see also post on this site:
2/21 Update: In a stunning turn of events, SB 440 (“Lower Rio Grande Water Rights”) passed the Senate Conservation Committee (SCONC) on a 5-3 vote with no recommendation, with all explanatory and clarifying language stripped from the bill, and after a 4-4 tie on the bill’s first vote call. Two swing Democrats, Senators Richard Martinez and Phil Griego, both from Northern New Mexico, were absent from the vote.
The committee substitute bill that passed is a $120 million appropriation to the Interstate Stream Commission “for expenditure in fiscal year 2014 and subsequent fiscal years to acquire, retire, protect and conserve water rights and conserve water in the lower Rio Grande basin.” There are no specific guidelines provided for how the $120 million shall be used, but it can be reasonably concluded that there remains great risk that it could be used to the detriment of water rights and water supply of upstream communities in the Northern and Middle Rio Grande basins. The good news is that as the bill moves forward to Senate Finance Committee, it should be very hard for Senators to justify breaking New Mexico’s bank on a $120 million “blank check” that (barely) passed Conservation, unsupported by the Attorney General and State Water Engineer, and without recommendation. In terms of public opposition, activists from the New Mexico Acequia Association, League of Conservation Voters, and Food and Water Watch New Mexico spoke out against the bill.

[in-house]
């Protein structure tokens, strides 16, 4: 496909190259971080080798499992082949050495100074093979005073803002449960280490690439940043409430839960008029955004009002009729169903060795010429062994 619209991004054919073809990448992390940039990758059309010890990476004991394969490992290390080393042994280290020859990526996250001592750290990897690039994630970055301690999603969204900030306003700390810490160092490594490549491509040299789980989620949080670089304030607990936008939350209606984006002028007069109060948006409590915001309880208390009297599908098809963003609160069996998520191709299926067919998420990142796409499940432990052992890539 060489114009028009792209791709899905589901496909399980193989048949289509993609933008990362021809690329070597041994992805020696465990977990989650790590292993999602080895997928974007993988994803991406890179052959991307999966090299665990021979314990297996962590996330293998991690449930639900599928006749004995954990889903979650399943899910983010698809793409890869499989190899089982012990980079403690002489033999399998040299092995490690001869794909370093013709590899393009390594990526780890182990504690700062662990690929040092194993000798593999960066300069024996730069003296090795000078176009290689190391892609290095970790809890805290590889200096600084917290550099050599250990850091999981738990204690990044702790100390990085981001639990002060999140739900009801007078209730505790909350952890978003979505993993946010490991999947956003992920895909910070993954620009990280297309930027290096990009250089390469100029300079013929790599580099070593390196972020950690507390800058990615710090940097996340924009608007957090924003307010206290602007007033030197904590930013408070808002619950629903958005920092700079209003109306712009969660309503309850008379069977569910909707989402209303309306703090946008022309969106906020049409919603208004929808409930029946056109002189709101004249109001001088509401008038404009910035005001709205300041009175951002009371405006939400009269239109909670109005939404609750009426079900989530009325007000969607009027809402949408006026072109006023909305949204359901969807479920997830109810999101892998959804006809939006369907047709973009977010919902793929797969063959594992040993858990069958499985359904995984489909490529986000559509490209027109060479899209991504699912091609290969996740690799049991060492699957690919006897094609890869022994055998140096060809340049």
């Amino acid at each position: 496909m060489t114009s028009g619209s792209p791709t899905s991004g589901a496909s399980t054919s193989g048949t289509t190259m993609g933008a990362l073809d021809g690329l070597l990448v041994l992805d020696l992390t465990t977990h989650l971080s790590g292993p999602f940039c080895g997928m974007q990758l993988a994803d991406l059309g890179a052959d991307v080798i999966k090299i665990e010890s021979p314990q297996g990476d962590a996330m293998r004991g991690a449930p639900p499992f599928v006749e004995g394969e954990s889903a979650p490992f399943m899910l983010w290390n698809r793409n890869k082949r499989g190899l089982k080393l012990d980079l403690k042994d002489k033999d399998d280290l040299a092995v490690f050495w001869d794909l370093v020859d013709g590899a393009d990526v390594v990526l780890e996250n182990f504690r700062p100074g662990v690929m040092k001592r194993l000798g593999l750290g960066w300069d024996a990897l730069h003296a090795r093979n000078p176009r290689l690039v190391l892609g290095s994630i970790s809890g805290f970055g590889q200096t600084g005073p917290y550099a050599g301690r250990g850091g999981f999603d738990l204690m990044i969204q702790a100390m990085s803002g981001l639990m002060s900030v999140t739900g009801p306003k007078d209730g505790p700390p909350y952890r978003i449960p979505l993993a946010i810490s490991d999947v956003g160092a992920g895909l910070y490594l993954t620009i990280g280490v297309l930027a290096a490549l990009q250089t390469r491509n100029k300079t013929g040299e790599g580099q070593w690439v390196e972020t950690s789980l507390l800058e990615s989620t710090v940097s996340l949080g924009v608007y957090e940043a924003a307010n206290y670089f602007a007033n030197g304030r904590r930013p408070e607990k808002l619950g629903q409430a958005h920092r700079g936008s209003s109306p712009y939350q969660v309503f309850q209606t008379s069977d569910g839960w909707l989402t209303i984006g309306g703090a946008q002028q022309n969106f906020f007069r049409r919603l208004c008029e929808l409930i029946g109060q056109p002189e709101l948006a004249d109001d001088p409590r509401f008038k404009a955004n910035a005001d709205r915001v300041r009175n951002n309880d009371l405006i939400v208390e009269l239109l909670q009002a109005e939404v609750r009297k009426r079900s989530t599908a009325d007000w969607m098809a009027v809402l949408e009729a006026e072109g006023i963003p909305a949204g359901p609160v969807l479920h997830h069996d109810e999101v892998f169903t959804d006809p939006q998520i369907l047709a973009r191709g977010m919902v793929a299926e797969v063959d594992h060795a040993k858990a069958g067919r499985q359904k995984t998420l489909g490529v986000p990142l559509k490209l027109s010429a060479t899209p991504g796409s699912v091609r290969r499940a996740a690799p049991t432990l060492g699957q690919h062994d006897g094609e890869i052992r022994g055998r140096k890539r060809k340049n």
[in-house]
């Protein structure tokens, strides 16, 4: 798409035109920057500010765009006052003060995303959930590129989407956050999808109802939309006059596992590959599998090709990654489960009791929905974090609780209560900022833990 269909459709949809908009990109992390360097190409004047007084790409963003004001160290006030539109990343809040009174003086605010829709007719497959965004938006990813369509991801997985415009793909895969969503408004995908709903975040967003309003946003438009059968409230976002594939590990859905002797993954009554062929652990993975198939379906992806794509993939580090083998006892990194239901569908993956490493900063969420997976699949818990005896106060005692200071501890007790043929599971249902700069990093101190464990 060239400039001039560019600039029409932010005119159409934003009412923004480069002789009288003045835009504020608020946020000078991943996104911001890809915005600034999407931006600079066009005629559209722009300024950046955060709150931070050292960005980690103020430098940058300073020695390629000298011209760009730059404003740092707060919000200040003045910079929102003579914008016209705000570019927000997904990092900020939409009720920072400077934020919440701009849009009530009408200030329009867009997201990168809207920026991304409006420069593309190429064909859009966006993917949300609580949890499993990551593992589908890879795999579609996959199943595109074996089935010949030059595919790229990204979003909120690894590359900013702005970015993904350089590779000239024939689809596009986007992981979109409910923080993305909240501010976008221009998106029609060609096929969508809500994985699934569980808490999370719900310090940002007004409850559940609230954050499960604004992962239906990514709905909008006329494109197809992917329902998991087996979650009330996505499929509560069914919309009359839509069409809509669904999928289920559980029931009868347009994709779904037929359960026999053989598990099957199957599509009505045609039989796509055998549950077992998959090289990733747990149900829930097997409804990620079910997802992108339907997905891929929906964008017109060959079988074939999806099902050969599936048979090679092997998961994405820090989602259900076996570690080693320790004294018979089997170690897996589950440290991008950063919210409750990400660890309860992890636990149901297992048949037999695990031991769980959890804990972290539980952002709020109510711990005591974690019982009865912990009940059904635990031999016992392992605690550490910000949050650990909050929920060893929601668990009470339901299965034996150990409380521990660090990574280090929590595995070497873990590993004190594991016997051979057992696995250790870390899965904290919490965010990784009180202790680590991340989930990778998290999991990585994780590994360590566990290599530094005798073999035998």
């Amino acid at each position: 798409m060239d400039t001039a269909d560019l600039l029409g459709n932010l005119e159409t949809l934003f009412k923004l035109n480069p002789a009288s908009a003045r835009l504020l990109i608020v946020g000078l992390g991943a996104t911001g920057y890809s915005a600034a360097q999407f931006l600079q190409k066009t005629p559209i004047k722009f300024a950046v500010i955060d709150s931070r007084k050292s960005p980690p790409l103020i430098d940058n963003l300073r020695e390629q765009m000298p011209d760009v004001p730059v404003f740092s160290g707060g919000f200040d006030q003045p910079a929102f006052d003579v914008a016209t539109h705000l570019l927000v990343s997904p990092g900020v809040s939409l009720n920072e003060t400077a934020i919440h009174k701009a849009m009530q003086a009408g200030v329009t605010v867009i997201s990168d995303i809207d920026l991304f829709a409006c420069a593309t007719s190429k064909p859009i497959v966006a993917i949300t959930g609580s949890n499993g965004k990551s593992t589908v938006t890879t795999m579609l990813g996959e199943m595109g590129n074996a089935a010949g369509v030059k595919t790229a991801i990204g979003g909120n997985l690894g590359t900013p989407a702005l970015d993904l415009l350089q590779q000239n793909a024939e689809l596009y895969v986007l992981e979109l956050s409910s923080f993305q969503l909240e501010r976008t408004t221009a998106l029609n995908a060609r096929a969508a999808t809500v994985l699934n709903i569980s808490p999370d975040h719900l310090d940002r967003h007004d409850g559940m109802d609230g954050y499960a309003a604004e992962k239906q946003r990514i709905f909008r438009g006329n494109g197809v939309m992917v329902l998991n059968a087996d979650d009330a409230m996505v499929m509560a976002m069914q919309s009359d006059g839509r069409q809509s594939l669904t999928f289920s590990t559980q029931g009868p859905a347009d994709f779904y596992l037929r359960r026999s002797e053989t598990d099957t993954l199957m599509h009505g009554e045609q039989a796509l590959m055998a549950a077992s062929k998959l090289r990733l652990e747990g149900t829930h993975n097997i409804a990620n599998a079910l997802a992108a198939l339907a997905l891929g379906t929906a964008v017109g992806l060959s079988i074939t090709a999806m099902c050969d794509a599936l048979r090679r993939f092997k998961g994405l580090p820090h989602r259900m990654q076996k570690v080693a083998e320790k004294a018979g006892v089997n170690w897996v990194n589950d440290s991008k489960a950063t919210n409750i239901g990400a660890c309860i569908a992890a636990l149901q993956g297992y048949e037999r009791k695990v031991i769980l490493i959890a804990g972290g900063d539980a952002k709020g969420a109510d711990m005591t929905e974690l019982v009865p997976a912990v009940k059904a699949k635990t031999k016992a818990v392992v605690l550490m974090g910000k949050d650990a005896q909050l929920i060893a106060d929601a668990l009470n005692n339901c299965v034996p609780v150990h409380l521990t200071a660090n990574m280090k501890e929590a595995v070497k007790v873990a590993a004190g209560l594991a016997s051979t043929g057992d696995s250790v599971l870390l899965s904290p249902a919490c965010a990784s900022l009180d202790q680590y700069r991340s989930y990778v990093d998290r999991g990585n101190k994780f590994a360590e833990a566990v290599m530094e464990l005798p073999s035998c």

Full text of stripped-down SB 440 that passed SCONC without recommendation
As originally written, Senate Bill 440, sponsored by Senator Joseph Cervantes from Las Cruces, would provide $120 million in public funds to the Interstate Stream Commission (ISC) for the purposes of correcting a “severe imbalance” in New Mexico water supply. In essence, it would direct ISC to purchase water rights from private entities in Northern New Mexico and convey that water through Elephant Butte Irrigation District to water users in Southern New Mexico. While the bill also purports to address other aspects of water consumption and use, overall it “provides mechanisms for the ISC to protect water rights, retire water rights, and conserve water to restore a balance among water users in New Mexico” to the detriment of water rights beneficiaries and users in Northern New Mexico.
By providing a massive and irresistible pool of money for water rights to be transferred from North to South, SB 440 is more or less “grand water theft” on a statewide scale, legitimized by greed. See more critical analysis below the 2/19 update and video, with details on the objections raised by the NM Attorney General and Water Engineer.